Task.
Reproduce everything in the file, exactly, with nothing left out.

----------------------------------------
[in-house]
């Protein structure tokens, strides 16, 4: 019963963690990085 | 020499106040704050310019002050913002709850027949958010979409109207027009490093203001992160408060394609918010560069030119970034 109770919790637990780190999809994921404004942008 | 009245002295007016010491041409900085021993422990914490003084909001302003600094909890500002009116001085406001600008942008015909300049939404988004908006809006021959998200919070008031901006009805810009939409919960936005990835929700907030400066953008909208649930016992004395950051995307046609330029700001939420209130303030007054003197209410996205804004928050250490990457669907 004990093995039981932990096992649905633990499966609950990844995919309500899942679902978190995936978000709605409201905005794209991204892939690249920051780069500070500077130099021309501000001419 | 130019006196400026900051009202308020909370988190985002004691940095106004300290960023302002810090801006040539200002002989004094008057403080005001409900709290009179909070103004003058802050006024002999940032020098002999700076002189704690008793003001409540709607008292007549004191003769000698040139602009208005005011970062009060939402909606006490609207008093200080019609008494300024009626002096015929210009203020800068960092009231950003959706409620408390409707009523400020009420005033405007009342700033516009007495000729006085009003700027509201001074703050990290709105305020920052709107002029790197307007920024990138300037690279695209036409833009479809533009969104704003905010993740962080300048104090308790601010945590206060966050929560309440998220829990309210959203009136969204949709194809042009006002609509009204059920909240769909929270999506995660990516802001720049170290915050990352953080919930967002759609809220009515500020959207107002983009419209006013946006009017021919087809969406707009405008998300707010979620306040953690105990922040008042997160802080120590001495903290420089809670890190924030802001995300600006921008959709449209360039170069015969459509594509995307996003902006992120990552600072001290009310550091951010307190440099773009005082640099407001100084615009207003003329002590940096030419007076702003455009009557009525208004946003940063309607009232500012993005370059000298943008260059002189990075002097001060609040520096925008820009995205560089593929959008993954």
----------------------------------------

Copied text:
[in-house]
């Protein structure tokens, strides 16, 4: 019963963690990085 | 020499106040704050310019002050913002709850027949958010979409109207027009490093203001992160408060394609918010560069030119970034 109770919790637990780190999809994921404004942008 | 009245002295007016010491041409900085021993422990914490003084909001302003600094909890500002009116001085406001600008942008015909300049939404988004908006809006021959998200919070008031901006009805810009939409919960936005990835929700907030400066953008909208649930016992004395950051995307046609330029700001939420209130303030007054003197209410996205804004928050250490990457669907 004990093995039981932990096992649905633990499966609950990844995919309500899942679902978190995936978000709605409201905005794209991204892939690249920051780069500070500077130099021309501000001419 | 130019006196400026900051009202308020909370988190985002004691940095106004300290960023302002810090801006040539200002002989004094008057403080005001409900709290009179909070103004003058802050006024002999940032020098002999700076002189704690008793003001409540709607008292007549004191003769000698040139602009208005005011970062009060939402909606006490609207008093200080019609008494300024009626002096015929210009203020800068960092009231950003959706409620408390409707009523400020009420005033405007009342700033516009007495000729006085009003700027509201001074703050990290709105305020920052709107002029790197307007920024990138300037690279695209036409833009479809533009969104704003905010993740962080300048104090308790601010945590206060966050929560309440998220829990309210959203009136969204949709194809042009006002609509009204059920909240769909929270999506995660990516802001720049170290915050990352953080919930967002759609809220009515500020959207107002983009419209006013946006009017021919087809969406707009405008998300707010979620306040953690105990922040008042997160802080120590001495903290420089809670890190924030802001995300600006921008959709449209360039170069015969459509594509995307996003902006992120990552600072001290009310550091951010307190440099773009005082640099407001100084615009207003003329002590940096030419007076702003455009009557009525208004946003940063309607009232500012993005370059000298943008260059002189990075002097001060609040520096925008820009995205560089593929959008993954």